Call me Sister?

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30 Rock Meme

I chuckled when, on the TV show 30 Rock, a fictional son of  Mitt Romney talked about “Brother Dad, which is Mormon for Dad…”

While we Mormons usually exempt our immediate families from such titles, I sometimes find myself befuddled about whether I should use Mormony titles with other people outside of church.  What do you do?

April Young Bennett

April Young Bennett is an advocate, mother, professional, lover of the arts, hater (but doer) of housework and seeker of truth. Podcast: Religious Feminism Podcast Twitter: @aprilyoungb

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9 Responses

  1. Always, if I can remember their name at all. I’ve a hard enough time remembering last names when I use them more often on Sundays; remembering a first name is very, very rare, since I never use it when I see them most.

  2. BethSmash says:

    The other day at work, someone from my ward came in, and he needed a little extra help and I took him over to the right desk and was explaining the issue to my coworker and completely blanked on his first name. COMPLETELY. And then, I said Brother X as opposed to Mr. X mostly out of habit, I think. I was MORTIFIED that I had forgotten his first name.

  3. Caroline says:

    Never. I don’t even use titles in church. I call our bishop by his first name, too. I think titles like “Bishop” and “President” create distance and reinforce hierarchy. And Sister or Brother Smith seems so formal. Friends call each other by first names, so that’s what I do.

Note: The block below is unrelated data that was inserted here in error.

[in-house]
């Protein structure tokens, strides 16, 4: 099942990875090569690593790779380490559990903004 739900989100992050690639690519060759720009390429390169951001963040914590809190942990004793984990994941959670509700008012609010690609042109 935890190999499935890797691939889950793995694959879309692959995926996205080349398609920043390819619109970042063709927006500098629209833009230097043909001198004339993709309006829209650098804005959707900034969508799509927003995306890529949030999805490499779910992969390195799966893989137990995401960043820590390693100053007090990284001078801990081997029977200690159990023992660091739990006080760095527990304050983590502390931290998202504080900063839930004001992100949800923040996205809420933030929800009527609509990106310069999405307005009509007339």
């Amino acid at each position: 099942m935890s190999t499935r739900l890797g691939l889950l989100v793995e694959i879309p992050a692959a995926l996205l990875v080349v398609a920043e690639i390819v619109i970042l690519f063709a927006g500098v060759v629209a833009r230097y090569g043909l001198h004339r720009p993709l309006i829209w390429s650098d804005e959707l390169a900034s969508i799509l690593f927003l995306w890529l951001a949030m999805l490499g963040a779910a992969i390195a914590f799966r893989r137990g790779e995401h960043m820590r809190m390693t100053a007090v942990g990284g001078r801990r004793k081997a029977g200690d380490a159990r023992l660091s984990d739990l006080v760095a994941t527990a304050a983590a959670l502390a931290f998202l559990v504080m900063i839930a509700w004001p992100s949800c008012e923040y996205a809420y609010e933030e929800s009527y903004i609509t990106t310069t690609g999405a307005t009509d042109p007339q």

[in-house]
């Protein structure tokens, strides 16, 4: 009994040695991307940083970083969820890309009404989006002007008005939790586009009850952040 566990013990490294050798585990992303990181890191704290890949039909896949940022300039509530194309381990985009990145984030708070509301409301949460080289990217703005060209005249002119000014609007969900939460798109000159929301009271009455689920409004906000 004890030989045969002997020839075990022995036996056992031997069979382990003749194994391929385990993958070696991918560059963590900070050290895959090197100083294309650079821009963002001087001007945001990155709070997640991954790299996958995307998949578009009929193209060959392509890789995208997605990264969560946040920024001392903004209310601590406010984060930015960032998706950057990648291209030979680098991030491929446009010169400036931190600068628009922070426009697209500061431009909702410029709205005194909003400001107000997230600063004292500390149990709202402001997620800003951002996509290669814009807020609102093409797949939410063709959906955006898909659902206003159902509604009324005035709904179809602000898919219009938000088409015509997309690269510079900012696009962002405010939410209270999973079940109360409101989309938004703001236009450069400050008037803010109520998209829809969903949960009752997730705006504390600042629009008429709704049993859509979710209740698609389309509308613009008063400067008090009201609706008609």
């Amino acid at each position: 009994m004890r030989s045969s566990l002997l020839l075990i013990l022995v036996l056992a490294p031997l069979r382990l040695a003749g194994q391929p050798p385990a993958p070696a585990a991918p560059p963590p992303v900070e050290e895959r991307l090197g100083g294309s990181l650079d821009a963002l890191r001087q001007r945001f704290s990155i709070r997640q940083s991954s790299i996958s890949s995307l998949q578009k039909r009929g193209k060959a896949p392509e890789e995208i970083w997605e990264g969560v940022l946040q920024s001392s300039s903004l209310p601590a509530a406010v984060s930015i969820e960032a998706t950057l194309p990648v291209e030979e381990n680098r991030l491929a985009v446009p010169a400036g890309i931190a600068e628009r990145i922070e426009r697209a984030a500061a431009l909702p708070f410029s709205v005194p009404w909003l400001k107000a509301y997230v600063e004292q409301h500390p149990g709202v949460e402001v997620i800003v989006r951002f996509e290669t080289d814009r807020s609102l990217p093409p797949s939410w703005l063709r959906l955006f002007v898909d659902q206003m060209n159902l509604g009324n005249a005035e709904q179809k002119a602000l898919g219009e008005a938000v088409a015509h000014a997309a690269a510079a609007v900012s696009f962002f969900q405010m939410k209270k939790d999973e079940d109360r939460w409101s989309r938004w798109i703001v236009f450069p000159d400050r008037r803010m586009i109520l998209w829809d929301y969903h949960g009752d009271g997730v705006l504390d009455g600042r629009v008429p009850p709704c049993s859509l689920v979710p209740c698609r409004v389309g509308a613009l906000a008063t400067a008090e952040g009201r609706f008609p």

• Caroline says:

      P.S. Ha! to the 30 Rock joke. I missed that one — pretty good. I’m listening to Tina Fey’s Bossypants right now, and it is awesome. I just plug in my earphones and listen to it while the kids run around and try to talk to me. I nod and smile and keep on listening. It’s my latest successful parental coping strategy.

  4. Nana says:

    I generally call people by their first names.

  5. spunky says:

    Wish we got 30 Rock here! Ha! Anyway, I chose “other”- I don’t like the brother/sister stuff… I prickle when people call me “sister spunky,” so I rarely use it.

  6. EmilyCC says:

    Great question! I really only have kids who I am leading call me, “Sister” more as a way to teach them that some people prefer that (and honestly, I find it helps with behavior for the 10 and under crowd).

    I use “Sister” on the phone so people can place where I’m from more quickly (and we don’t have a relationship outside of Church), but that’s about it. Those are my two exceptions to the rule; other times, I just use my first name and call people by the same.

    My last two bishops are men who are in our friends’ circle. It felt strange to call them bishop, so I pretty much only call them that in church or in front of my kids. It’d just be weird to be at dinner with them and not call them by their first names.

  7. HokieKate says:

    I’m in my late 20s, and at this point I’m comfortable calling most people under 60 by their first names. My grandparents’ generation at church I still call “sister” and “brother”.

    What I’m not sure about is what to teach my children. I very much want adults to have titles when interacting with children. If the adult in question is their primary teacher, than sister or brother makes since. But what about friends’ parents? I grew up calling adults Ms or Mr Lastname. But to make life more difficult, I’m now in the deep south, so the librarian is “Miz Julie”, the daycare teacher is “Miz Tori”, the neighbors are “Miz Margaret and Mr Johnny”.

  8. Olea says:

    Growing up, we were taught to use titles – but “brother” and “sister” conveyed some distance. Anyone close, we called “aunty” or “uncle” (leading to permanent nicknames from the childhood slipup of “uncle Kim and aunty Steve”!).

    As a teen, at friends’ houses, I’d call their parents by their “title” of “mum” or “dad” or whatever my friend called them.

    As an adult, I call anyone younger than my grandparents by their first name, like Kate mentioned. Except Bishop. I wouldn’t interact with him except that he has that calling, but I don’t use his surname with it to make it slightly more informal.

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